The French author, Andre Marois, once wrote that: “Business is a combination of war and sport.” And to be sure, business is often compared with competitive sports and warfare, a black and white world of winners and losers, where the mighty triumph and the weak are conquered.

But the truth is, business is not a zero-sum game and it’s not fought on battlegrounds. Rather, business is about building and sustaining relationships – relationships among customers and companies, relationships among managers and employees, and relationships among governments and industries. In business, communications is more important than force and knowledge is more valuable than size.

As the articles in this edition of the Ivey Business Journal clearly explain, communications, knowledge and cooperation are the hallmarks of effective negotiation – and essential strengths in a business world driven by relationships. As Steven P. Cohen points out in his article, negotiation is not about winners or losers or who’s right or wrong. Rather, it is a “process that yields an agreement each party will willingly fulfill … and any process that leaves a party feeling like a loser will reduce the loser’s enthusiasm for honouring – and fulfilling – the deal.” He makes a powerful case for the importance of a collaborative mindset in negotiations. He demonstrates how negotiating parties that treat each other like partners, not competitors, and that share information instead of hiding it, fulfill the near-term deals that lead to enduring business relationships.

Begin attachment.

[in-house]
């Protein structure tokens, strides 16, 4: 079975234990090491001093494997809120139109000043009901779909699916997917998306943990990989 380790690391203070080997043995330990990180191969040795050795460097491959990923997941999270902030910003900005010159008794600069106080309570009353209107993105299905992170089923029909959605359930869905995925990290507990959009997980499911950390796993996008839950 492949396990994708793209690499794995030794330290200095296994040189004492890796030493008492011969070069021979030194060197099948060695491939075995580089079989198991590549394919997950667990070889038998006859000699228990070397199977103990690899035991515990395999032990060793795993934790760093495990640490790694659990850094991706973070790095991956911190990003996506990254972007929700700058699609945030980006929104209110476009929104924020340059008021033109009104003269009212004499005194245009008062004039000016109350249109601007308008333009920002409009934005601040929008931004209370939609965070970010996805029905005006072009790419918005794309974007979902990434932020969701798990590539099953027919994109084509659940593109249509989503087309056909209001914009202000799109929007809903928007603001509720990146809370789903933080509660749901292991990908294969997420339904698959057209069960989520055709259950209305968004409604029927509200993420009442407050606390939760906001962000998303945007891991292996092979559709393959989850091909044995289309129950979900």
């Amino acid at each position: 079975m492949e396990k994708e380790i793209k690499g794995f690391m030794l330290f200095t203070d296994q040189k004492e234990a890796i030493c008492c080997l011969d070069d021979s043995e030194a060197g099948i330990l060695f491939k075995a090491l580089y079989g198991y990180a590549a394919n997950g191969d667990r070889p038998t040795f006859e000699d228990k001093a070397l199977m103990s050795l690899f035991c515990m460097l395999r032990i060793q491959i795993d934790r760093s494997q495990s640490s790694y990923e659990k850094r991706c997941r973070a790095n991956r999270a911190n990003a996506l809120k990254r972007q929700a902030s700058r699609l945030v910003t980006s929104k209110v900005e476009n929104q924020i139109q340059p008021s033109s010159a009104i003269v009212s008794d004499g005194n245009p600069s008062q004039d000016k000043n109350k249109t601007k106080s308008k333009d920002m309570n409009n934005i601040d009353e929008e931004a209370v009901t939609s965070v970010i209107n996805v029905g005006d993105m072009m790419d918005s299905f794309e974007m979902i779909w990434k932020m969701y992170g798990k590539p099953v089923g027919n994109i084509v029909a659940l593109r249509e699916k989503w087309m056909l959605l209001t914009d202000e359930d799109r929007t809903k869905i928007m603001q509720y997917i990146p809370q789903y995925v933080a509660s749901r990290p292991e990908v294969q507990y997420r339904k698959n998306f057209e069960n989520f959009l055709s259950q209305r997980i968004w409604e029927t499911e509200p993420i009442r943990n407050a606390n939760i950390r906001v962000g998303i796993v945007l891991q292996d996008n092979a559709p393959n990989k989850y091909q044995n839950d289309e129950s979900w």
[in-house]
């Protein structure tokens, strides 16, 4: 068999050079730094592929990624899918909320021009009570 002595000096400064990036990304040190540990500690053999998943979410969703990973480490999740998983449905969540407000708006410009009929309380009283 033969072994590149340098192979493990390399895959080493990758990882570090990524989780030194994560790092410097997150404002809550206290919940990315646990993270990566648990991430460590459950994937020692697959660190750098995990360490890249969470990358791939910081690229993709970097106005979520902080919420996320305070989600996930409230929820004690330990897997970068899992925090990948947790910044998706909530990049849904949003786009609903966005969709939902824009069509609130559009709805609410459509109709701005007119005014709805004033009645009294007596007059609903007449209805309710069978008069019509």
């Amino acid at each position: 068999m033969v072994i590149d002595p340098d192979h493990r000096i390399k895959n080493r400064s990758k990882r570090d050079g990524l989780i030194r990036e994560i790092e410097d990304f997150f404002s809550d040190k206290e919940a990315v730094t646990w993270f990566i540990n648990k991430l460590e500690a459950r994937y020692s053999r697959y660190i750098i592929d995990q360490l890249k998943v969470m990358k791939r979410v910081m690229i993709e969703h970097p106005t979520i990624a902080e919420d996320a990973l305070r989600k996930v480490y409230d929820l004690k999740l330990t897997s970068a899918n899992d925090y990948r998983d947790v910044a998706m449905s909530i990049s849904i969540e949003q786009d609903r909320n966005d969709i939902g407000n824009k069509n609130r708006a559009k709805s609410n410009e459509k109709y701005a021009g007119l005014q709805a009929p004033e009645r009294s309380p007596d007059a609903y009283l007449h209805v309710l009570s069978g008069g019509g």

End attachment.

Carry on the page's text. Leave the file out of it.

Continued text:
In The New Age of Negotiation, Linda Stamato describe show negotiation is becoming an increasingly popular subject in both business and academic circles. She reveals how overly competitive negotiating styles just don’t work anymore. Citing the latest research, she underscores the importance of framing and conducting negotiations as opportunities to understand the other party’s interests, not just to advance your own position.

Leigh Thompson and Geoffrey J. Leonardelli explain that the highest level of negotiation success occurs when “the best possible negotiated outcome for both parties has been achieved”. To rise to this level, negotiators must come to the table with a complete understanding of the other party’s positions and interests. They must remain flexible and open to different options. They have to ask the right questions, share information and strive to bring new value to their negotiating outcomes.

Negotiation is not a game and it is not a battle. It requires communicative and cooperative skills – precious skills that are difficult to develop. As Thompson and Leonardelli point out, “Improving your negotiation skills is a long journey that involves constant reflection, awareness and openness to feedback.” In a world where building and sustaining relationships is paramount, this is one journey every business leader must take.